Chicago Reader co-owner gives up scrap over column, agrees to nonprofit transfer
Co-owner Leonard Goodman had accused the publication of trying to censor a piece he wrote about COVID-19 vaccinations.
Ending an impasse that has threatened the future of the Chicago Reader, co-owner Leonard Goodman said Tuesday he will approve the publication’s transfer to nonprofit status and give up any control over it.
Goodman, a Chicago attorney and member of the billionaire Crown family, co-owned the Reader with real estate developer Elzie Higginbottom. Angry about the Reader’s handling of a column he wrote for it last November, Goodman had demanded more representation on a nonprofit board set up to take over the alternative publication.
The demand was likely to kill plans for the nonprofit’s takeover of the money-losing Reader. The fight threatened the jobs of about 35 employees, including 18 writers and editors who belong to the Chicago News Guild labor union.
In a statement that reiterated his grievance about the column, Goodman said, “We are now at the end of the road. We cannot continue the fight without destroying the Reader. I am stepping aside. I will sign off on the sale so that the Reader can transition immediately to [not-for-profit] status. I wish it every success. It was an honor to be part of the Chicago Reader.”
His statement was accompanied by the announced resignations from the nonprofit board of three people aligned with Goodman: newspaper publisher Dorothy Leavell, attorney Sladjana Vuckovic and real estate executive Carol Bell.
Goodman’s column dealt with the ethics of having his 6-year-old daughter vaccinated against COVID-19. After it was published, questions were raised about factual assertions in it. Goodman portrayed the fact-checking as censorship of an unorthodox view, while Reader Co-Publisher and President Tracy Baim said it was a legitimate editorial review, common when questions are raised about a published piece.
The column remains in its original form on the Reader website.
Baim said Tuesday Goodman’s decision apparently frees the Reader to complete the conversion to nonprofit status and to seek grants. “This dispute puts us 4 ½ months behind in our financial plans. We have a lot of work ahead of us,” Baim said. She added that she’s grateful for the support the Reader has received from Goodman and Higginbottom.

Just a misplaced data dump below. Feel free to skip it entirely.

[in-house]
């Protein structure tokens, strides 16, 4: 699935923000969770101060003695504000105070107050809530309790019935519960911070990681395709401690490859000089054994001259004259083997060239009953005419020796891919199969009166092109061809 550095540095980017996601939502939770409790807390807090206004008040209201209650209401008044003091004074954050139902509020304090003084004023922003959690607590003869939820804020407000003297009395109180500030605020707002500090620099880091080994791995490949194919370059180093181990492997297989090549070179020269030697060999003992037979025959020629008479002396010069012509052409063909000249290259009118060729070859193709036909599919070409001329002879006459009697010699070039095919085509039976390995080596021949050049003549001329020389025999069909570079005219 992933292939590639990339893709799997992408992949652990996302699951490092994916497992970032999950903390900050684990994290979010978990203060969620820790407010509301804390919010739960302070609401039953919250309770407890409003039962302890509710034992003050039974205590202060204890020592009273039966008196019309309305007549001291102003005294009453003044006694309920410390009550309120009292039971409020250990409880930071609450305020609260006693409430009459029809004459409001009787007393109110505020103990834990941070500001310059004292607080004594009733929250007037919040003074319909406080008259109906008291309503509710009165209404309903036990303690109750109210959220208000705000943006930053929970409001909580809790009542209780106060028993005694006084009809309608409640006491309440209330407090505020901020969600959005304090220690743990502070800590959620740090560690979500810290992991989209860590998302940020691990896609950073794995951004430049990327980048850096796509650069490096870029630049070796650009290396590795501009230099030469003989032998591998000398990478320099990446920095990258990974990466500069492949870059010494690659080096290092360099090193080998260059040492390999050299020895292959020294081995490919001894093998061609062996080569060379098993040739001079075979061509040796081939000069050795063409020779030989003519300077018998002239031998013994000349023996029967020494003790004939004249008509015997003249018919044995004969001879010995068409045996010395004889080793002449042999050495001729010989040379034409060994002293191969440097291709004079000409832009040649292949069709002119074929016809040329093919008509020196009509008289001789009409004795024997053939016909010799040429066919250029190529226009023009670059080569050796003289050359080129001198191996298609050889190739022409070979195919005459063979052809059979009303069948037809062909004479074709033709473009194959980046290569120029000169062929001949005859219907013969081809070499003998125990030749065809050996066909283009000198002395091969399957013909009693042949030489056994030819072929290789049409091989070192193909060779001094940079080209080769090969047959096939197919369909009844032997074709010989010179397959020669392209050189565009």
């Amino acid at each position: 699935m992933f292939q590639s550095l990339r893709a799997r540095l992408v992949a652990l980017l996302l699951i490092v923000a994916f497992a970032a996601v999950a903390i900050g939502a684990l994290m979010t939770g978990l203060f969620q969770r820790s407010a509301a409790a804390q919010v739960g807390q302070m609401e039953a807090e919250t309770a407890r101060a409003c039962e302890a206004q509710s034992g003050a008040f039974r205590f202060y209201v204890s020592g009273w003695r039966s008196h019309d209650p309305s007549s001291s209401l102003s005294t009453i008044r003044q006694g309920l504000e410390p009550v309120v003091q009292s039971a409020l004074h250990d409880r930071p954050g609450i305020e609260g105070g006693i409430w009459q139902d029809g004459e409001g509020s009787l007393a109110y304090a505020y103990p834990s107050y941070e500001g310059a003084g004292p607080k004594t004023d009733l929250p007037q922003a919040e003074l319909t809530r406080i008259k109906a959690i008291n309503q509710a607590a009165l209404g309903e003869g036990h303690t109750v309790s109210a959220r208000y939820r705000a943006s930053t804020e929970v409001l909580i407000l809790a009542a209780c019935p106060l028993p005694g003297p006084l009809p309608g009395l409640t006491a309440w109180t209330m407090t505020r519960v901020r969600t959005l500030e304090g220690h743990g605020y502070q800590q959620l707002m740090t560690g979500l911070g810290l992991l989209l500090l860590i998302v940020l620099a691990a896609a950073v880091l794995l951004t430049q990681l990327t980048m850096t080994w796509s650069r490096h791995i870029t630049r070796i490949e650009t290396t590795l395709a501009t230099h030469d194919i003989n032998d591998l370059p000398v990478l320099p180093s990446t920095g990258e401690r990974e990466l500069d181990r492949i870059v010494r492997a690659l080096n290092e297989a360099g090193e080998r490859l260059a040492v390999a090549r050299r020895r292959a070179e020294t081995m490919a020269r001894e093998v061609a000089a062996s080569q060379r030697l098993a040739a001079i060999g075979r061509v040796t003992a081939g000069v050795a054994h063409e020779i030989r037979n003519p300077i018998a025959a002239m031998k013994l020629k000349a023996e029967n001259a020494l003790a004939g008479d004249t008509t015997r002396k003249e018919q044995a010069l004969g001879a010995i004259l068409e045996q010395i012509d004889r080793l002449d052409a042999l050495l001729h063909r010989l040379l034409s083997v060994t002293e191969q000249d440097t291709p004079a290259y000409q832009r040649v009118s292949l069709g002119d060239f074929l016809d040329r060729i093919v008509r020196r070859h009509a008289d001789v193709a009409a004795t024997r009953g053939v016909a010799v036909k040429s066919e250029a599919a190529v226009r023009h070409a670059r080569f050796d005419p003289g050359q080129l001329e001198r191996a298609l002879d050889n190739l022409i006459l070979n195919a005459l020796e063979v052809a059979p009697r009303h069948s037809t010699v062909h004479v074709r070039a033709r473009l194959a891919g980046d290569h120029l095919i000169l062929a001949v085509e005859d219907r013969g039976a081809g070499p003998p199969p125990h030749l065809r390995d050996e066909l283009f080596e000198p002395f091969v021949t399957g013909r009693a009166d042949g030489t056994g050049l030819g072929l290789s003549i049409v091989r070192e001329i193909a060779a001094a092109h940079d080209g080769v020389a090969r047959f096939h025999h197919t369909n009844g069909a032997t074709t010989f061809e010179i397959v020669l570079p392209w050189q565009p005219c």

Baim and the Reader staff had Higginbottom’s support in the fight with Goodman. The two owners had been trying to negotiate terms of the publication’s transfer to the new Reader Institute for Community Journalism.
The unionized staff at the Reader focused public pressure on Goodman, saying his demand was threatening people’s jobs and a source of journalism and commentary. The free Reader has been a Chicago fixture since the 1970s.
The Reader’s staff on Thursday held a rally outside Goodman’s Lake View East home, portraying him as a rich man threatening people’s jobs out of spite. Goodman is known to many for defending former Illinois Gov. Rod Blagojevich, convicted of official corruption.
The staff rally and a subsequent spat on Twitter drew attention to the situation and Goodman’s role in it. The Reader’s union said more than 400 people signed an online petition calling on Goodman to drop his fight.
The publication was running short of cash, although Higginbottom had pledged to temporarily cover payroll until the impasse could be settled. He named Robert Reiter Jr., president of the Chicago Federation of Labor, to the new nonprofit board and had him try to broker an agreement with Goodman.
Reiter said there had been progress but that he was surprised by Goodman’s capitulation. “I personally am very grateful for everything Len has done to support the Reader as an authentic voice in Chicago,” Reiter said.
He said the closing of the nominal $1 sale to the nonprofit should occur “very quickly.”
Higginbottom said the dispute has been resolved and the Reader as a nonprofit should continue “for years to come.” He said, “I think Len’s a nice person and I just couldn’t see him holding up that paper from going nonprofit. I was perplexed that he did that, knowing how strongly he feels about the Reader.”
In his statement, Goodman noted his devotion to the Reader, saying he and Higginbottom teamed to buy it from the Chicago Sun-Times in 2018 for $1 to save it from dissolution. “I made the investment to save people’s jobs and to preserve the Reader’s great tradition providing a space for alternative viewpoints,” Goodman said. Both men formerly had interests in the Sun-Times.
Goodman insisted his column inspired retaliation from a “mob” that led to editors considering a rewrite or taking it down. Baim has said Goodman would not agree to a revision, an editor’s note being attached to the column, or pairing it with a contrasting opinion piece.
The Reader’s unionized workers tweeted their thanks Tuesday to Goodman “for doing the right thing. We’re looking forward to our future.”
Goodman’s allies in governance of the Reader were critical of the publication in announcing their resignations from its nonprofit board.
Bell, formerly an employee of Higginbottom’s at East Lake Management, said Goodman supported “true community journalism” while others were interested only in power. “The unofficial commandment that journalists deem as their sacrificial right, their First Amendment right to ‘freedom of speech or to press,’ is the very issue that threatens to become the demise of this literary institution. This process revealed to me an undeniable truth: The Reader is not what it says it is,” she said.
Eileen Rhodes, chair of the new nonprofit board, said that with the Reader’s owners now united behind the sale, the transfer can be completed and funding can be sought from foundations. Rhodes is president at Higginbottom’s real estate firm.
She said that while she didn’t agree with the Goodman-aligned board members’ criticism of the Reader, she respected that they resigned on principle.